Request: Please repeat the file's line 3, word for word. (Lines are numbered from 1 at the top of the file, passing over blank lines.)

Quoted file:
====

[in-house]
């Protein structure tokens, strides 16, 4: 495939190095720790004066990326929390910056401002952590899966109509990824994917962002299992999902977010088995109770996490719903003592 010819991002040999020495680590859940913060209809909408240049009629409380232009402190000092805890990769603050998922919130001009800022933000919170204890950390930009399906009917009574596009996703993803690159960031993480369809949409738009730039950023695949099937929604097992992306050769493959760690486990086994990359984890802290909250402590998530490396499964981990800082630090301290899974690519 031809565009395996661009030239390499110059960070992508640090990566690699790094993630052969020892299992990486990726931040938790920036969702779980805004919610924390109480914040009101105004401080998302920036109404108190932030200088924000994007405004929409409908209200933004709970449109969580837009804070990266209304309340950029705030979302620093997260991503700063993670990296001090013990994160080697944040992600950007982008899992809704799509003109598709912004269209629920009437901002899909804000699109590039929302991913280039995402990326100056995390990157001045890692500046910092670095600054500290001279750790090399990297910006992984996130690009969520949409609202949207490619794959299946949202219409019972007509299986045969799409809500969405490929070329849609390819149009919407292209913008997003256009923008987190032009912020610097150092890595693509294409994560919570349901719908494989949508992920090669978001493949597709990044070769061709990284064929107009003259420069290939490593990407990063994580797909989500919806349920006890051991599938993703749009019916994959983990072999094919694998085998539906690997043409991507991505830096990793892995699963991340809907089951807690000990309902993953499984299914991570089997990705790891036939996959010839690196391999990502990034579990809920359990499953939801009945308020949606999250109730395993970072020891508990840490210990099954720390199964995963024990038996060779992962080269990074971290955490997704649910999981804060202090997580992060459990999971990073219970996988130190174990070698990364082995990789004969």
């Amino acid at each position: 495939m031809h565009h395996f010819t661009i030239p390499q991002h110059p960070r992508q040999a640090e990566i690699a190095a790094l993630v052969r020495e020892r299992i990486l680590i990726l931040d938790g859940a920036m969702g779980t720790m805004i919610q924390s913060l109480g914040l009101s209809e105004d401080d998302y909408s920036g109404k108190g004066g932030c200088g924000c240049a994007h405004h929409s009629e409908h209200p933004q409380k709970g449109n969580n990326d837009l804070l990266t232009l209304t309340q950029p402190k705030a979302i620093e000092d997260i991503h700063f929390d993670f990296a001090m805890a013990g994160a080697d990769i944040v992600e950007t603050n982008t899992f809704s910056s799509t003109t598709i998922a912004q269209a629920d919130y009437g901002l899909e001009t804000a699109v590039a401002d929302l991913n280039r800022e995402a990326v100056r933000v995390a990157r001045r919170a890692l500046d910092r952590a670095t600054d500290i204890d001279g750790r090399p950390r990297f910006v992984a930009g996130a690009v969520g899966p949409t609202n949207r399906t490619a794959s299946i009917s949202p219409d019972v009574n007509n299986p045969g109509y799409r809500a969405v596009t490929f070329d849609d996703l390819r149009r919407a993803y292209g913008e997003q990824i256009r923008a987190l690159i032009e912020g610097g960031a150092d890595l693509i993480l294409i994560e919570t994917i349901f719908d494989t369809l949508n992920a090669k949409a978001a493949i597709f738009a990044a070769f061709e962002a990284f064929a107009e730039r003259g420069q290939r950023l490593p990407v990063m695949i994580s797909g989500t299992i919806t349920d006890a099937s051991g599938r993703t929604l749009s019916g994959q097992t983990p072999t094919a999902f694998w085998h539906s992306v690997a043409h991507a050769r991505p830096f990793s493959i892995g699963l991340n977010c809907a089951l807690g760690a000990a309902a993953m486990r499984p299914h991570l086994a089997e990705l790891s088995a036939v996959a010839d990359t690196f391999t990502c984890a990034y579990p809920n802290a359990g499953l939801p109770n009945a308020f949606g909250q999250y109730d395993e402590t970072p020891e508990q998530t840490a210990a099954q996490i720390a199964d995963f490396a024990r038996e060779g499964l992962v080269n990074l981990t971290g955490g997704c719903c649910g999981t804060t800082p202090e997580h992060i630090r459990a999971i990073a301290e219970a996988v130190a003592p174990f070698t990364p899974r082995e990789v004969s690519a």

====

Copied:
């Amino acid at each position: 495939m031809h565009h395996f010819t661009i030239p390499q991002h110059p960070r992508q040999a640090e990566i690699a190095a790094l993630v052969r020495e020892r299992i990486l680590i990726l931040d938790g859940a920036m969702g779980t720790m805004i919610q924390s913060l109480g914040l009101s209809e105004d401080d998302y909408s920036g109404k108190g004066g932030c200088g924000c240049a994007h405004h929409s009629e409908h209200p933004q409380k709970g449109n969580n990326d837009l804070l990266t232009l209304t309340q950029p402190k705030a979302i620093e000092d997260i991503h700063f929390d993670f990296a001090m805890a013990g994160a080697d990769i944040v992600e950007t603050n982008t899992f809704s910056s799509t003109t598709i998922a912004q269209a629920d919130y009437g901002l899909e001009t804000a699109v590039a401002d929302l991913n280039r800022e995402a990326v100056r933000v995390a990157r001045r919170a890692l500046d910092r952590a670095t600054d500290i204890d001279g750790r090399p950390r990297f910006v992984a930009g996130a690009v969520g899966p949409t609202n949207r399906t490619a794959s299946i009917s949202p219409d019972v009574n007509n299986p045969g109509y799409r809500a969405v596009t490929f070329d849609d996703l390819r149009r919407a993803y292209g913008e997003q990824i256009r923008a987190l690159i032009e912020g610097g960031a150092d890595l693509i993480l294409i994560e919570t994917i349901f719908d494989t369809l949508n992920a090669k949409a978001a493949i597709f738009a990044a070769f061709e962002a990284f064929a107009e730039r003259g420069q290939r950023l490593p990407v990063m695949i994580s797909g989500t299992i919806t349920d006890a099937s051991g599938r993703t929604l749009s019916g994959q097992t983990p072999t094919a999902f694998w085998h539906s992306v690997a043409h991507a050769r991505p830096f990793s493959i892995g699963l991340n977010c809907a089951l807690g760690a000990a309902a993953m486990r499984p299914h991570l086994a089997e990705l790891s088995a036939v996959a010839d990359t690196f391999t990502c984890a990034y579990p809920n802290a359990g499953l939801p109770n009945a308020f949606g909250q999250y109730d395993e402590t970072p020891e508990q998530t840490a210990a099954q996490i720390a199964d995963f490396a024990r038996e060779g499964l992962v080269n990074l981990t971290g955490g997704c719903c649910g999981t804060t800082p202090e997580h992060i630090r459990a999971i990073a301290e219970a996988v130190a003592p174990f070698t990364p899974r082995e990789v004969s690519a």